For the last 700 years the source of the finest rubies was found in a 70 square mile area east of Mandalay.
This location of unparalleled significance to the gemstone world is known as the Mogok region of Myanmar (Burma).
The finest rubies are described as:
red as bright as that of a traffic light
possessing a neon like glow
having a soft, sensuous, diffused appearance.
Secondary colors of purple and orange in larger stones detract from value. Pinkish overtones that are not overpowering can significantly increase value.
The term "Mogok" is used to describe excellence in ruby.
Since 1992, most commercial quality ruby rough has been minded in another region of Myanmar, Mong Hsu. These gemstones are typically heated to change their color to a more appealing shade of red.
Rubies are also found in Cambodia, Pakistan, East Africa, Thailand, Madagascar and Vietnam
Rubies have been heated to improve color for over 1,000 years. It is believed Pliny described this process when he wrote about improving a rubies color. David Federman in the Modern Jeweler's Consumers Guide to Ruby stated, "Flowery Thoughts on Precious Stones written about 1240 AD by Teifaschi, an Egyptian gem dealer, gives an eyewitness account of the process as it is still practiced today."
Richard B. Drucker, in an article entitled "Truth or Consequences in Jewelers Circular Keystone , May 1999, describes the process in some detail. He claims in the early 1980's rubies were heated to 1,600 to 1,800 degrees Celsius to improve color and reduce visible silk inclusions. At some point the process was modified in an attempt to heal factures on the surface of the gemstone.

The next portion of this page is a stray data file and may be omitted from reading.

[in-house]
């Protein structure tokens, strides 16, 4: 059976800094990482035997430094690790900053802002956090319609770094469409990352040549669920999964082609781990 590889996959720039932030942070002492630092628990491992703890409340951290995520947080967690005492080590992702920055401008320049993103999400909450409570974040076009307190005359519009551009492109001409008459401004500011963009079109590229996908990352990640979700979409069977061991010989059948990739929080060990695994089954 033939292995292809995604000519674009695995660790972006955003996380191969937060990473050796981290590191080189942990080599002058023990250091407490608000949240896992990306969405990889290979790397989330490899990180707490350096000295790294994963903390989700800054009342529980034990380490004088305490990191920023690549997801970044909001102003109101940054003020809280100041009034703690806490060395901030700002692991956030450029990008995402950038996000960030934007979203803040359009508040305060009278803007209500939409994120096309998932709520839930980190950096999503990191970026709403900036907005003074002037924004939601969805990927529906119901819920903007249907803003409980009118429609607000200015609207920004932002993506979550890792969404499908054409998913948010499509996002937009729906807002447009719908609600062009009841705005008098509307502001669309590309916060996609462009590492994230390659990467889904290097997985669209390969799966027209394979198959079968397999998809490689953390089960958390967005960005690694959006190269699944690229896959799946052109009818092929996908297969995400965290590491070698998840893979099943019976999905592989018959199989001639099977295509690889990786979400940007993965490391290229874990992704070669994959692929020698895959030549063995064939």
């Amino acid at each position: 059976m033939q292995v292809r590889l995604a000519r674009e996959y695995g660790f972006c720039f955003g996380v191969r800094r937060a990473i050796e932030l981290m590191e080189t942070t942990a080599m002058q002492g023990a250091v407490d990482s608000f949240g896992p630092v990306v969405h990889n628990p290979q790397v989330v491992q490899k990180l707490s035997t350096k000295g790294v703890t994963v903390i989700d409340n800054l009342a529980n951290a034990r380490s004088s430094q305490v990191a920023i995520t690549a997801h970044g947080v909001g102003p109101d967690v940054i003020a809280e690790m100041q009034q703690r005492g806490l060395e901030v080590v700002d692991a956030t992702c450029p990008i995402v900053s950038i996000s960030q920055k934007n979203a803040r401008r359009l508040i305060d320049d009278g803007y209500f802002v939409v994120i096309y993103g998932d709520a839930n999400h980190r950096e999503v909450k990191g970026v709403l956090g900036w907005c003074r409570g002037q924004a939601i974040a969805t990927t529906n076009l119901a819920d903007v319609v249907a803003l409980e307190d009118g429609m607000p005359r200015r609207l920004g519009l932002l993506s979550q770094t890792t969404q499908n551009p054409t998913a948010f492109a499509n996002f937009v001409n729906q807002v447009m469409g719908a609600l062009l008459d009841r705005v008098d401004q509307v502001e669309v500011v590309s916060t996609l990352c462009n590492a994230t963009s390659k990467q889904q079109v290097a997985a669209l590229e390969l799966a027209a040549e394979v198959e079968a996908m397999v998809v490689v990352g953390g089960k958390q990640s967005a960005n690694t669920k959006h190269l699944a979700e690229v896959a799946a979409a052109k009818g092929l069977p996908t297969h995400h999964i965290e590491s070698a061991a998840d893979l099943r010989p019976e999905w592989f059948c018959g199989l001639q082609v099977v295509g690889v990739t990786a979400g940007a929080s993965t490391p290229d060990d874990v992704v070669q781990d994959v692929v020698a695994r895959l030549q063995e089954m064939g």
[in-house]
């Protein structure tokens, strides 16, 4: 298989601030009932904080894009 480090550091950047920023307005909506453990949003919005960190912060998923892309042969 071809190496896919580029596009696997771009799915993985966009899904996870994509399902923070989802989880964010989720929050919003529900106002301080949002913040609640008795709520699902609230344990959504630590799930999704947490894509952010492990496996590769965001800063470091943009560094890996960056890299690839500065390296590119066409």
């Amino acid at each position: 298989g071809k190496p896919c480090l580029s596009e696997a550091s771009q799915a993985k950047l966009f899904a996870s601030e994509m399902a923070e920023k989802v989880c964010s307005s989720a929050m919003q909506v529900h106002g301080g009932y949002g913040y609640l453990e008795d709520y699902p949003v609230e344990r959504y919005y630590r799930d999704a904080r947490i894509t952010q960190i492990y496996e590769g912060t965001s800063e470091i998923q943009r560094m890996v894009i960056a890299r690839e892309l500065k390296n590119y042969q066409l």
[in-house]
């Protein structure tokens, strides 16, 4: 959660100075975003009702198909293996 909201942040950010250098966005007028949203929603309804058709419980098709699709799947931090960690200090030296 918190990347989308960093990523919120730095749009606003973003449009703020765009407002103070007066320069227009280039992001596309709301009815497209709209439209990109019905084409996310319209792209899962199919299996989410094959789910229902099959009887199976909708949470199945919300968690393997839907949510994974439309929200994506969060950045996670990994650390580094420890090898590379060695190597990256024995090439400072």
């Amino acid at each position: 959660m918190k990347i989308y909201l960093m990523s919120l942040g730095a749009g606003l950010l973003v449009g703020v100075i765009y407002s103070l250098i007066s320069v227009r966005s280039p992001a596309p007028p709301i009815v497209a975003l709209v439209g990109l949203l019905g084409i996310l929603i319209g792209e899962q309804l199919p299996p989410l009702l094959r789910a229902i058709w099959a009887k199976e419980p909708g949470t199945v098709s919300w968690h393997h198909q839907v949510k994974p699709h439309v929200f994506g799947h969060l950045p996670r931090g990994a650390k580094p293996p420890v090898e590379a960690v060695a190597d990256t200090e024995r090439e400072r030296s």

He states, "They later modified this enhancement to fill cavities as well. The modified process involved packing the gems in borax and they heating the crystals. The borax acted as an insulator and would melt, forming a glass that filled any surface cavities."
"The latest treatment goes beyond this, almost to the melting point of corundum - 2,050 degrees Celsius. This requires insulation in borax, silica or aluminum. As the crystals heats up, the fractures transform into a molten state and "heal" themselves. The extreme heat and the borax/silica/aluminum flax promote the healing of fractures. As the ruby cools, the treatment can leave a glass-like residue on the surface, in fractures, or even sometimes encased in healed fractures within the gem."
Drucker adds, "But the superheat has been so successful that Thai treaters now us it almost exclusively. An estimated 95% of all rubies sold in Thailand are from the Mong Hsu deposit. One Thai lab estimates that filling is present in 90% of the Mong Hsu material, whether in cavities, fractures, or healed fractures."
If you are in the market for a ruby it would be prudent to assume it has heat treated or heat treated and filled in the manner described above.
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Williamsburg, VA 23188